NEW YORK – Investors will be watching Washington over the next week for clues as to whether a huge rally in stocks of companies that would benefit from President Joe Biden’s proposed $ 1.7 trillion infrastructure plan has more room. to run.
Expectations for Washington spending on bridges, highways and tunnels bolstered so-called value stocks, especially the industrial and materials sectors, both up around 20% this year, ahead of the 12.5% increase for the S&P 500.
Among the top winners are shares in United States Steel Corp, up nearly 200% since the beginning of the year, while shares in steelmaker Nucor Corp have gained about 104%.
Those big gains can leave many industrial and materials stocks vulnerable to liquidation if a large expense bill in Washington doesn’t materialize, said John Mowrey, chief investment officer at NFJ Investment Group, which manages $ 8.2 billion in assets.
“It’s scary how much (the expense bill) is already priced in the market,” he said.
US Transportation Secretary Pete Buttigieg marked June 7 as the date that negotiations with Senate Republicans should have a “clear direction.” If not, he suggested, Senate Democrats could propose a more specific infrastructure bill.
Republican leaders have backed roughly $ 257 billion in new spending, while calling large tax increases to fund construction of roads, bridges, water pipes and other projects not an initiative.
Meanwhile, progressive Democrats warn they would block any bill they deem inappropriate.
Talks continued between Biden and Senator Shelley Capito, the top Republican negotiator.
Mowrey focuses on companies he believes are undervalued and would benefit from a technology-focused infrastructure upgrade, such as cell towers and data centers.
Shares in American Tower Corp, one of Mowrey’s holdings, rose 17% for the year.
Investors have embraced infrastructure stocks at a time when concerns about rising inflation, lingering disruptions in global supply chains from the coronavirus pandemic, and accommodative central bank policies have helped drive up prices of raw materials to multi-year highs.
Investors trying to gauge the inflation threat will keep an eye out for US consumer price data to be released on June 10.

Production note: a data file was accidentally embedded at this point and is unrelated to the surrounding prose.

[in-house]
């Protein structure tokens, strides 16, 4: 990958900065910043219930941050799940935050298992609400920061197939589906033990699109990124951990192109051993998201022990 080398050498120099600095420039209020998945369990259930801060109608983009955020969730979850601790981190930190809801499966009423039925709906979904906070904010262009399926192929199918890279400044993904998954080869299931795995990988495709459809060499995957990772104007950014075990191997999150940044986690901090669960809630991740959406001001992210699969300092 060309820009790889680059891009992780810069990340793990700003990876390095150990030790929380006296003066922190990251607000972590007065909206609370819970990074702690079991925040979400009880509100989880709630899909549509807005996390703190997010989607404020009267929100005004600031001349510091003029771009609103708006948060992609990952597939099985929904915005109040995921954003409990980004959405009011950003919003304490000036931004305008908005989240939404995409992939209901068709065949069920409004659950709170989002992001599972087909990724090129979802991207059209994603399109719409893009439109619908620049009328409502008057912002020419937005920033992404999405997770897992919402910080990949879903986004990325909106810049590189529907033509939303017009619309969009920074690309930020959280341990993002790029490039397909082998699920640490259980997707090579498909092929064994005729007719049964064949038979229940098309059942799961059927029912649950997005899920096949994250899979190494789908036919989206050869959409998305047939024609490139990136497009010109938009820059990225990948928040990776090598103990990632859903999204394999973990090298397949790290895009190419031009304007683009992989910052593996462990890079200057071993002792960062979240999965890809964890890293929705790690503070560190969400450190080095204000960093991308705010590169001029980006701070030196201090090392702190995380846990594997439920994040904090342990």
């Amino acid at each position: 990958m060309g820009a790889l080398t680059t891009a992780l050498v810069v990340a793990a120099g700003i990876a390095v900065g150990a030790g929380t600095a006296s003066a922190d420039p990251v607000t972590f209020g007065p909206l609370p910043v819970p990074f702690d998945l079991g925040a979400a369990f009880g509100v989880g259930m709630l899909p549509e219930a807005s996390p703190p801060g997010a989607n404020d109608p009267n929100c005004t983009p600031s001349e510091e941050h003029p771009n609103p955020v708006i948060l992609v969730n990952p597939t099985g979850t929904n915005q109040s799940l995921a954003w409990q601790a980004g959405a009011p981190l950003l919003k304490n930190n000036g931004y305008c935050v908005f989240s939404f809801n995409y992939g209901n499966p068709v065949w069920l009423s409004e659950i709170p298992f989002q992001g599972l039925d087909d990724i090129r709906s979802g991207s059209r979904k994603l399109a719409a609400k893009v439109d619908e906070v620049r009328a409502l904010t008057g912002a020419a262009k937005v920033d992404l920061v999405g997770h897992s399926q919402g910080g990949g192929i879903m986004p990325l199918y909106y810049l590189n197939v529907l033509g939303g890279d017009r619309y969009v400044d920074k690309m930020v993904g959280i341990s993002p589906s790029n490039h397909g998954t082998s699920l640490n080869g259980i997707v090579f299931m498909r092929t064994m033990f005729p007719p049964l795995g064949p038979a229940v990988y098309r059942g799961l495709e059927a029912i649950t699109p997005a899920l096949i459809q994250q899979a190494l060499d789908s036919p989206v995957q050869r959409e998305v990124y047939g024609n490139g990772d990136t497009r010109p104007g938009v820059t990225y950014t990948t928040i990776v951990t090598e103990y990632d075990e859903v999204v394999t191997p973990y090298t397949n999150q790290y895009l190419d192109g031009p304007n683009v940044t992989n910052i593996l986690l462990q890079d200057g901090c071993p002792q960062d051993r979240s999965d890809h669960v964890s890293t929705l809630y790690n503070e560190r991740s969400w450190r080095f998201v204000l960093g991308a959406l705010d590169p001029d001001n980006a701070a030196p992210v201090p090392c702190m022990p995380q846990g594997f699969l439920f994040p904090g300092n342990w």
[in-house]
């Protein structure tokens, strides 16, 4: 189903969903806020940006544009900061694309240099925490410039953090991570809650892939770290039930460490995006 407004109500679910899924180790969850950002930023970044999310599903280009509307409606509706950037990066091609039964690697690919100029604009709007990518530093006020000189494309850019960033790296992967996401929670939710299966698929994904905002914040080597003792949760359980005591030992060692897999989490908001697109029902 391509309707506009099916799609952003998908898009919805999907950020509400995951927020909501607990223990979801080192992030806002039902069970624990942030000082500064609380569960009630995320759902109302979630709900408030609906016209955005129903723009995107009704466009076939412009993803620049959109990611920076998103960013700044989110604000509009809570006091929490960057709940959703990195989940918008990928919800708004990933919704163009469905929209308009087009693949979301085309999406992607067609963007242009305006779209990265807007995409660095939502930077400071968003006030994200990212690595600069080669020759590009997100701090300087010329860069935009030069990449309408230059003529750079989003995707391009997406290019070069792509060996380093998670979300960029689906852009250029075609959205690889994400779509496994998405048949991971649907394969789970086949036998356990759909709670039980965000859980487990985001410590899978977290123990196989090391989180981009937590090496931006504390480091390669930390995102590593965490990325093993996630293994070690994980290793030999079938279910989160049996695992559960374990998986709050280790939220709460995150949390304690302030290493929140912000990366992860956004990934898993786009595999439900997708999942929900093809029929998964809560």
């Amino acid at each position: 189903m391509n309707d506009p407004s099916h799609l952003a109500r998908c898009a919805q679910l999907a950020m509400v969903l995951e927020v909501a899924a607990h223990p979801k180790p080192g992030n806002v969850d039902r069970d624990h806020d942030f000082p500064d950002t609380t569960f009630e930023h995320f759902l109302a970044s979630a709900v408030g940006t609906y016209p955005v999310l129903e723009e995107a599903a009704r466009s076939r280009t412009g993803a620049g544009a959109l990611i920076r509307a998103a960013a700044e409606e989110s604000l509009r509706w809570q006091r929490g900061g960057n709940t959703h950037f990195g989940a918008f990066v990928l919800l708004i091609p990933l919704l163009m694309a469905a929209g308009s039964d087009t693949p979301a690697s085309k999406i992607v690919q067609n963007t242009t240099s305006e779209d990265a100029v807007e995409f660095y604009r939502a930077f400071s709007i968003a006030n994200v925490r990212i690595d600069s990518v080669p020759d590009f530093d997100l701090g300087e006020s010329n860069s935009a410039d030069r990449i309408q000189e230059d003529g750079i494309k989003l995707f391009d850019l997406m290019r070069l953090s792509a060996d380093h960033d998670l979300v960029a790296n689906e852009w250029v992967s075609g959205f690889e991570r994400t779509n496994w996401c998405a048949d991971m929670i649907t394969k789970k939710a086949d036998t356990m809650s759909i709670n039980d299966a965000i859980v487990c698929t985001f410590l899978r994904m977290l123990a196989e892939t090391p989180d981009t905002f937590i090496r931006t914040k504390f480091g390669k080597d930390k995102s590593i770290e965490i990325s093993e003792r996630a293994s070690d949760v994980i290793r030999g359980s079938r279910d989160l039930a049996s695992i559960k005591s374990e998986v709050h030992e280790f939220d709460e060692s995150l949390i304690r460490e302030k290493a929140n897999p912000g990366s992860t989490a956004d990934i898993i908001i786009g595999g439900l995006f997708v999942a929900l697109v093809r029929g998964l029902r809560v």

A much stronger-than-expected CPI sparked a sell-off in the market last month, causing infrastructure stocks to tumble, as many were concerned that rising inflation could force the Federal Reserve to start undo the stimulus soon.
Still, exchange-traded funds betting on infrastructure stocks were the only type of thematic ETFs to attract positive net inflows in May, according to data from State Street Corp. Infrastructure ETFs rose 76.1% for the year to May, more than double the performance of other thematic bets such as robotics or digital security.
The utilities sector may have the most to gain in the long run with roughly $ 384 billion in federal spending from Biden’s proposed bill, Wells Fargo noted in an analyst report. However, rising Treasury yields will likely leave the sector unattractive for the next six to 18 months, the firm said.
“The full ramifications of the American Jobs Plan will take several years to develop into growth for utilities,” the firm said.
Investors skeptical that Congress passes an infrastructure bill should focus on areas such as clean energy, auto parts and manufacturing, and farm machinery, which have not made the same progress as companies linked to commodities, said Brian Sponheimer, a portfolio. administrator of the $ 2.4 billion Gabelli Dividend & Income Trust trust fund.
Automotive companies are likely to continue to benefit from above-trend demand through at least 2023, as global semiconductor shortages and a lack of inventory keep supplies low, said Sponheimer, whose position at parts supplier Genuine Parts Co is in the top ten largest holdings of his fund.
If lawmakers cannot reach a bipartisan agreement on infrastructure, “there is reason to think that there are challenges in the supply chain that drive the growth of market pockets through 2022 and 2023,” he said. (Reporting by David Randall; Editing by David Gregorio)